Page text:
Identification of several HCV genotypes and many HCV strains suggests a frequent introduction of HCV to the studied high-risk communities. GHOST detected a broad transmission network, which sustains circulation of several HCV strains since their early introduction in the 3 cities. This is the first report on the molecular epidemiology of HIV/HCV coinfections in Bulgaria.

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<![CDATA[Affordability of medicines in the European Union]]> https://www.researchpad.co/article/5989db50ab0ee8fa60bdbcfc

Background

Medications and their prices are key issues for healthcare. Although access to medicines at affordable prices had been specified as a key objective of the European Health Policy, it seems that these goals have not been achieved. Therefore, we attempted an evaluation of affordability of selected medicines at full prices.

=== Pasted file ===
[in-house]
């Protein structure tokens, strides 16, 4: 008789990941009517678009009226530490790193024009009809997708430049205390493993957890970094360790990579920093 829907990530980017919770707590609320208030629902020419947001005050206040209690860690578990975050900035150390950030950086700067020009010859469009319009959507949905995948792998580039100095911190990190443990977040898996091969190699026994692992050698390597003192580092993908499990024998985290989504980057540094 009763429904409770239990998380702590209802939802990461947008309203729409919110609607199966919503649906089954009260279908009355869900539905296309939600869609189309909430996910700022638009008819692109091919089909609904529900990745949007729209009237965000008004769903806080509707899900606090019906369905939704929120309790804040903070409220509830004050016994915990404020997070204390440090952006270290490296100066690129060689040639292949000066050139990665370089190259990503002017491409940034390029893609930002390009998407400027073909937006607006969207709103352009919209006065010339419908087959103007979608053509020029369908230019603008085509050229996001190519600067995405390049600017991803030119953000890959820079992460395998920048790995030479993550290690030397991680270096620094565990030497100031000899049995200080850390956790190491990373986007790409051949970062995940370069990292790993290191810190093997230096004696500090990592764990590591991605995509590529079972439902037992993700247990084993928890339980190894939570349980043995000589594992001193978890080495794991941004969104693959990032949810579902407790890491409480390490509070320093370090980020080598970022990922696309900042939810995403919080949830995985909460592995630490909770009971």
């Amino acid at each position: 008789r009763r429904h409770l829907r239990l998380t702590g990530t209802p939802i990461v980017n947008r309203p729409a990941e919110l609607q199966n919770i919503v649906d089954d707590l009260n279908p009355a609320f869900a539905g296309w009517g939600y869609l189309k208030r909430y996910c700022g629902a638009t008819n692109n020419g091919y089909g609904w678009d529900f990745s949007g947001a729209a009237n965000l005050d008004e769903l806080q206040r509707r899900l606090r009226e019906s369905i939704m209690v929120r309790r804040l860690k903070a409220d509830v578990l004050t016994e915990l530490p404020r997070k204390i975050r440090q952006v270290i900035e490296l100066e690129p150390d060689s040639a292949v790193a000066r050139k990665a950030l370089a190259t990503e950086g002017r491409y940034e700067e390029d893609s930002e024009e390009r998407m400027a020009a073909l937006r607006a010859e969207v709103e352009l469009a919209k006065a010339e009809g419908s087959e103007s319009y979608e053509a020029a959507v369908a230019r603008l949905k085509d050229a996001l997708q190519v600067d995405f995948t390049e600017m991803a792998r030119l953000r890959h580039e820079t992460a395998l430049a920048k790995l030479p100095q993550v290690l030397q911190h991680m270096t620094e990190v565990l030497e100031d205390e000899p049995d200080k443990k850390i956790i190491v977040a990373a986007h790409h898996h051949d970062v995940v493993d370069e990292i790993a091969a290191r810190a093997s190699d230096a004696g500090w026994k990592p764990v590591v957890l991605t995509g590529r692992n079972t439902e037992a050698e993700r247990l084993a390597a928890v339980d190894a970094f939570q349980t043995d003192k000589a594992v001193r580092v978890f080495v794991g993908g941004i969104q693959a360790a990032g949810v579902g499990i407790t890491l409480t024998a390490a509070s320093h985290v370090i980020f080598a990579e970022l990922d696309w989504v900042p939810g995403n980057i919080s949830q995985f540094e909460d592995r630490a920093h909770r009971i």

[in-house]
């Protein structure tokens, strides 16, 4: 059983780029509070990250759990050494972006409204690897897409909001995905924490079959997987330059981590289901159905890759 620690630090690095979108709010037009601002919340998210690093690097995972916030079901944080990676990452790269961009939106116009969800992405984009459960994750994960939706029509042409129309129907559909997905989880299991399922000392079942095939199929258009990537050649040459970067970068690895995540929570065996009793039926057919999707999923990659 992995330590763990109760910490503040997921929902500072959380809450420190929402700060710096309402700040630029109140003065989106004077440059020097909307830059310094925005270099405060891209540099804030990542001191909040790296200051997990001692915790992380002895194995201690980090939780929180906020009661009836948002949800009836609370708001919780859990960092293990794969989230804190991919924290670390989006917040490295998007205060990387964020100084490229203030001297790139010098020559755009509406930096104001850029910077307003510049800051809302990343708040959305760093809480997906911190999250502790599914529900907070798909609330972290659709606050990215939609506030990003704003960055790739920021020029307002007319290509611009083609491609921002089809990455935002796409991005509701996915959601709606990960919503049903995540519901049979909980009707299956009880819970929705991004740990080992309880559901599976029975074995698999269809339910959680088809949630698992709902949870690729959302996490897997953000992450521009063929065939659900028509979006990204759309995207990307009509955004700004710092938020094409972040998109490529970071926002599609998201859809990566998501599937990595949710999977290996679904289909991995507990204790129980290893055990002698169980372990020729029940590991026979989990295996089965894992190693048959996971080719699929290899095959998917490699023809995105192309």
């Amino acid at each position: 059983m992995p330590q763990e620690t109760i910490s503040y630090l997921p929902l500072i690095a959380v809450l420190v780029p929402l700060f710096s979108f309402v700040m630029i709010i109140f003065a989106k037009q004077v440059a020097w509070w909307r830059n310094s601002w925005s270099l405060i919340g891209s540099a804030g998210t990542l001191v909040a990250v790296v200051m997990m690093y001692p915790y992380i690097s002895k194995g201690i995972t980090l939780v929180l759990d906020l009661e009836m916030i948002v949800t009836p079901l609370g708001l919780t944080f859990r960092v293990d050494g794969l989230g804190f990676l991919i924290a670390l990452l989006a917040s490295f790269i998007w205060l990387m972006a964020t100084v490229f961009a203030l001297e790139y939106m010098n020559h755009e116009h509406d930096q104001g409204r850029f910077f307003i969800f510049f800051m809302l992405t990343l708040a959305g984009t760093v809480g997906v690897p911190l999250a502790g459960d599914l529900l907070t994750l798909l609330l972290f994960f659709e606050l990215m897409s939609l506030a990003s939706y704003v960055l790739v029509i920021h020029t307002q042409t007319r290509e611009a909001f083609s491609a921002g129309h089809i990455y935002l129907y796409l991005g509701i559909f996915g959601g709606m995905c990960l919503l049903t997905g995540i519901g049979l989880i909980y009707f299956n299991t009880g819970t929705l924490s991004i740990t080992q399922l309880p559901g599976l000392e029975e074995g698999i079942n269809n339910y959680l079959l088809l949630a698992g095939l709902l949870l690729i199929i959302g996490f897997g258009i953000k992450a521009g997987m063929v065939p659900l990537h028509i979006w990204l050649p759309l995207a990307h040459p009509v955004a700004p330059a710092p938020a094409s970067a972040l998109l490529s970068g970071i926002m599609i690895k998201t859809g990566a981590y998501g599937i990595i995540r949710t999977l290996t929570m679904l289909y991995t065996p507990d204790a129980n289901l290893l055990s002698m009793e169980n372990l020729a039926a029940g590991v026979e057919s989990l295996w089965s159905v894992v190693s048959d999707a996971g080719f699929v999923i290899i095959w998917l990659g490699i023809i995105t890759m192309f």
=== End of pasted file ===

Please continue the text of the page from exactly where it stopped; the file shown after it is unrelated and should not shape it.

Methods

The analysis concerned 2012 and was conducted between 2013 and 2015 in all the European Union (EU) countries divided into 3 groups depending on the date of their accession to the EU. Finally, we considered 9 originators used in the treatment of schizophrenia and multiple sclerosis. Information on drug prices were collected from pharmacies. Participation in the study was voluntary and anonymous in order to avoid accusations of advertising. To evaluate affordability, several factors were used (e.g. minimum earnings and Gini coefficient). Due to unavailability in some countries, the exact number of analyzed medicines varies.

Results